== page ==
From the editor's desk: The automation of automation

July 2023 News

Kim Roberts, Editor

Nowadays I’m trying to get my mind around AI and figure out all the things I can do with it; but there’s another buzzword around, this one is ‘hyperautomation’. Today it’s not smart manufacturing but ‘hyperintelligent automation’. Please forgive me for thinking that’s what IIoT did. Anyway, I thought I would try and make sense of all these terms, and find out how they differ from automation, and if hyperautomation is part of AI and ML or the other way around, and where IIoT comes in, or gigafactories, or lights-out factories. Or is this yet another amazing new technological development? So here goes.

It’s clear that automation is the carrying out of a repetitive task without human intervention. It typically occurs on a smaller scale than hyperautomation, and involves separate jobs. An example would be robotic process automation (RPA) − a robot that can perform low-level repetitive functions based on rule-based processes, for example a welding robot.

Hyperautomation on the other hand is a combination of advanced automation technologies like generative AI, ML, RPA, natural language processing, digital twinning, data analytics, predictive maintenance algorithms and more, that automate processes without human intervention. From what I can see, hyperautomation is the concept of leveraging all these new technologies and automating everything in an organisation that can be automated – basically if it moves, you automate it. One description of hyperautomation I saw is that it’s RPL on steroids. Another is that it’s the automation of automation. The end goal to automate as much of a task as possible, while allowing human workers to focus on other jobs that require creativity, judgement and emotional intelligence.

IIoT at scale

I found it more difficult to decide if IIoT is part of hyperautomation or the other way around. One school of thought is that hyperintelligent automation is a driver of IIoT; but I eventually decided that IIoT is the enabler, arising out of the convergence of OT and IT. I remember when not very long ago we used to publish articles on how the machines are talking to each other. Hyperautomation needs manufacturers to think on a greater scale, and this is what’s driving the adoption of the IIoT technologies we already have. Complex automation is only possible in digitally interconnected systems. Gartner has listed hyperautomation as one of the top ten strategic technology trends of 2023, and believes it is shifting from a nice-to-have to a matter of survival for many organisations because it has the ability to eliminate outdated work processes, which are a top workforce issue.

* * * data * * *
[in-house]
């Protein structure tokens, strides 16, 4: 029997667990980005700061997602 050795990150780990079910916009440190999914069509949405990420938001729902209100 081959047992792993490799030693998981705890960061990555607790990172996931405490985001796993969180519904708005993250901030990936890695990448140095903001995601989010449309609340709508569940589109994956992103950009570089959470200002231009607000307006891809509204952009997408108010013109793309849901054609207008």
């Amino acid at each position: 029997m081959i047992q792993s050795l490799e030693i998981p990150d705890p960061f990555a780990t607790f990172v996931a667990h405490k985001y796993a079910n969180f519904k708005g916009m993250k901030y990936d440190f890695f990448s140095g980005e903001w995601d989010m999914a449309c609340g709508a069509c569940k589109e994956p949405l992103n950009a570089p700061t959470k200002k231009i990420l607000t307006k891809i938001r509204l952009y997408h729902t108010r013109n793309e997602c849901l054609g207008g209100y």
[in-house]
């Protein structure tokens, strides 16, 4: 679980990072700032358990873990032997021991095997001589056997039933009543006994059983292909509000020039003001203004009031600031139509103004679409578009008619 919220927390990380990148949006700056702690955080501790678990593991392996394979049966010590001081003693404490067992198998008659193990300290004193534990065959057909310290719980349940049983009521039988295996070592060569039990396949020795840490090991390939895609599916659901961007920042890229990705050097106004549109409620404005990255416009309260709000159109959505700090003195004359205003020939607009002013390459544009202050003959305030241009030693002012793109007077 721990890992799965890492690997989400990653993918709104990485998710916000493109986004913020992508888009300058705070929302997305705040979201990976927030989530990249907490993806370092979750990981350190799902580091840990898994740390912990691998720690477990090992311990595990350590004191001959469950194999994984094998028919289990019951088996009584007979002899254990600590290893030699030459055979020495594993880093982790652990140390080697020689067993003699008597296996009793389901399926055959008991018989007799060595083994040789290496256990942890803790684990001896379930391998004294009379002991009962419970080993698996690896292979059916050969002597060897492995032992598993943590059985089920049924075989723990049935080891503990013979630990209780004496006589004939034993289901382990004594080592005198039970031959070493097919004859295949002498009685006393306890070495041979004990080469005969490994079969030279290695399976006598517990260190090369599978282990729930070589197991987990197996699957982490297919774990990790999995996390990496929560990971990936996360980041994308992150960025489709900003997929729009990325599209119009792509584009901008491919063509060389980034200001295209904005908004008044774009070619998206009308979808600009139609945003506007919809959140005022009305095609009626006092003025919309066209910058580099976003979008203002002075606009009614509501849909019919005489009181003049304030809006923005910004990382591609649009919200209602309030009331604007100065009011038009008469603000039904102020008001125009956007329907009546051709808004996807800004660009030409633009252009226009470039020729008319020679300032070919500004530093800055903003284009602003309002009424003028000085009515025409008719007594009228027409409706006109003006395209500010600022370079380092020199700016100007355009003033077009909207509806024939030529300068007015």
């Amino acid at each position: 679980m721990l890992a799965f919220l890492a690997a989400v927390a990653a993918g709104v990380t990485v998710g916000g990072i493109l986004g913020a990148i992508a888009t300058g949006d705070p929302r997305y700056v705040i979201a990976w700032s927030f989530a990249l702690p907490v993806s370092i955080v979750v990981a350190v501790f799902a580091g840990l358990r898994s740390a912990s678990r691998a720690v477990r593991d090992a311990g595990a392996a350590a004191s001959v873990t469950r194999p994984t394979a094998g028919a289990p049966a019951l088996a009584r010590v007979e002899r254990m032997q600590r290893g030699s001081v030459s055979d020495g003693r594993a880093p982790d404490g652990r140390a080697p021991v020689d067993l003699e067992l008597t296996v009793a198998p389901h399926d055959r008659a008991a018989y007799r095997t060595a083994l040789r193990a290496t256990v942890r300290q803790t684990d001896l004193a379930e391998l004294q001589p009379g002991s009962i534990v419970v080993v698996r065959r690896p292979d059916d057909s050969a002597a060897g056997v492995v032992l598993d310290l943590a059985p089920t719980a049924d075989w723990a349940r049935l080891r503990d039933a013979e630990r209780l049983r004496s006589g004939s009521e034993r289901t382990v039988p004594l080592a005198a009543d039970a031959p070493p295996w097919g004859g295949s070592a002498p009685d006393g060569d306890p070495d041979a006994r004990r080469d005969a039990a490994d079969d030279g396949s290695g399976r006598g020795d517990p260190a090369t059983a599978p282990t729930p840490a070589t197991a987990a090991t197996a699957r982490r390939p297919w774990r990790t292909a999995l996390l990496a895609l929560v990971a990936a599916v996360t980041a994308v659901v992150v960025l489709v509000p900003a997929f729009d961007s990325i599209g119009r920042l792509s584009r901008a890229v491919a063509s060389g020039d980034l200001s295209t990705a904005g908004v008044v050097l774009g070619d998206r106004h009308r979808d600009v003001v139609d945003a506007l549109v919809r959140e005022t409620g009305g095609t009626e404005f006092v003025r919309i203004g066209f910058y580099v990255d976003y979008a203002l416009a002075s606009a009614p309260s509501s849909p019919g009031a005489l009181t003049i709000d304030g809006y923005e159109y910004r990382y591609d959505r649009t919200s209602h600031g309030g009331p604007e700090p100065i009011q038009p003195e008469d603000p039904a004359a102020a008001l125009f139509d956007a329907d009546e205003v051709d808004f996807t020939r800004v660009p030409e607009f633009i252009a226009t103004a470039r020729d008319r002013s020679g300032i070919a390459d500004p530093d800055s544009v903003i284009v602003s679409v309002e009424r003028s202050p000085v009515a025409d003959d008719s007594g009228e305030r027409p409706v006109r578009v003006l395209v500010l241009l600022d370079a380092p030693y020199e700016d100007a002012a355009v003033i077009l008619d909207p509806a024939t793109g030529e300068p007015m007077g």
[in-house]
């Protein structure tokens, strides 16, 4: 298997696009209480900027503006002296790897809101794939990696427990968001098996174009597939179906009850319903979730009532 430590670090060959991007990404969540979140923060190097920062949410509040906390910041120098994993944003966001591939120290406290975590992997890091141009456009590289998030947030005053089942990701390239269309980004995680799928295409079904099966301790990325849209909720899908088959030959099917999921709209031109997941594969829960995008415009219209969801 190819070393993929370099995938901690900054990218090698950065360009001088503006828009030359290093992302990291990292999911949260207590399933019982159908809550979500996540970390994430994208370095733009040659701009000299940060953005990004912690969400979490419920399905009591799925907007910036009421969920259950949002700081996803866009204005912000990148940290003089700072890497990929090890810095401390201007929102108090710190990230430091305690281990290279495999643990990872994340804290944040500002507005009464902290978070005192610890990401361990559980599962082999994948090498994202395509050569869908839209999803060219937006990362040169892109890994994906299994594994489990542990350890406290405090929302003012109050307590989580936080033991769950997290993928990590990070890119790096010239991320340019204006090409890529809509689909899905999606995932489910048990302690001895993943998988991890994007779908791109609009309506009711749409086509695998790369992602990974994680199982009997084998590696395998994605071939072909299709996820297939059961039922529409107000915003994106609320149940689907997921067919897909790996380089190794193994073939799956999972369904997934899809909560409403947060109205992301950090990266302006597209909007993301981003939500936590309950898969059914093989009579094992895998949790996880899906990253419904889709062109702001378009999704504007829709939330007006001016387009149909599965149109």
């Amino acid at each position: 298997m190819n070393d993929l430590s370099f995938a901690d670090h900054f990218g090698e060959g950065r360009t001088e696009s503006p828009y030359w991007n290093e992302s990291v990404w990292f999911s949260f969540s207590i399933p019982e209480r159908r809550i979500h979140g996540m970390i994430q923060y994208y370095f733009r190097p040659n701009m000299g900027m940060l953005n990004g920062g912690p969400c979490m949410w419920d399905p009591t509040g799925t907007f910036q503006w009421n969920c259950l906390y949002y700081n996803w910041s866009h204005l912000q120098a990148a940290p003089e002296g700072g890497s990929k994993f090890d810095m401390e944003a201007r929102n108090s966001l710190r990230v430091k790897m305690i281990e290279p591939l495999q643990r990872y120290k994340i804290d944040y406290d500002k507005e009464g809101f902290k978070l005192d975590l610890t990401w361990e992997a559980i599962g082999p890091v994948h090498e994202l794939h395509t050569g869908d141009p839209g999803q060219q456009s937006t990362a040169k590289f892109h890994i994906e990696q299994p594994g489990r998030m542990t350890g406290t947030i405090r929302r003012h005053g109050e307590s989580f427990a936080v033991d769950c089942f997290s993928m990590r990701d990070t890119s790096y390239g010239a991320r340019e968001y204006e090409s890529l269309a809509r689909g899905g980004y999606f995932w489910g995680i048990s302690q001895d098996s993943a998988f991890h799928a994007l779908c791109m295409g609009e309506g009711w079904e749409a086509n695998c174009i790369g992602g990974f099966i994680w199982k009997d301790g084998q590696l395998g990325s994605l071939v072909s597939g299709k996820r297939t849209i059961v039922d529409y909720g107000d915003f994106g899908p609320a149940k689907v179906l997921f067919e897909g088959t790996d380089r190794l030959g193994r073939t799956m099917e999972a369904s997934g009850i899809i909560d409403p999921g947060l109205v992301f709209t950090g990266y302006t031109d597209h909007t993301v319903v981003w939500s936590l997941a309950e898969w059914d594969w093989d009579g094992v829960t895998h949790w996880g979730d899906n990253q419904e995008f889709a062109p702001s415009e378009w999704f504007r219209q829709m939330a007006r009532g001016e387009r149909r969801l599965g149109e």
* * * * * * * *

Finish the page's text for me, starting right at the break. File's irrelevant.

Whatever you call it, many manufacturers are already dabbling in hyperautomation in preparation for a scaled-up IIoT because simple, task-based automation doesn’t deliver the cross-functional results that they are looking for. Many of the examples I found are clients of SA Instrumentation & Control or have featured in our stories − companies like Siemens, ABB, Rockwell Automation, Fanuc, Schneider Electric, Festo and Honeywell. As an example, Schneider Electric automates the process of creating, labelling, documenting and organising switchboards. Human interaction is eliminated from the process, apart from data input and the physical installation of the finished product. In South Africa we have some world class in industries such as automotive, and food and beverage, and they are on the way to hyperautomation.

The benefits are pretty much the same as we heard when IIoT first came in: optimised processes, increased efficiency, and improved overall performance. So are the caveats. The explanations that jobs won’t be lost, they’ll just be different and more satisfying, are no different.

Avoid the traps

One of my favourite Bill Gates quotes is: “The first rule for a technology used in a business is that automation applied to an efficient operation will magnify the efficiency. The second is that automation applied to an inefficient operation will magnify the inefficiency.” There is a fine line between elegant networking and a tangle of hyper-automated systems − excessive automation.

Elon Musk discovered this in 2018 when the production line for the Tesla Model 3 came to a complete halt for four days. Musk said the plant became a manufacturing nightmare, with its complex network of conveyor belts struggling to manage production and instead resulting in bottlenecks. Businesses can take digitalisation, connectivity and artificial intelligence to an extreme without understanding fully what they hope to achieve.

Anyway, I have come to the conclusion that the road from manual to automation to hyper-automation is a continuum, and each manufacturer has their place on the scale, whether it’s a small factory creating lots of jobs or a Tesla gigafactory.


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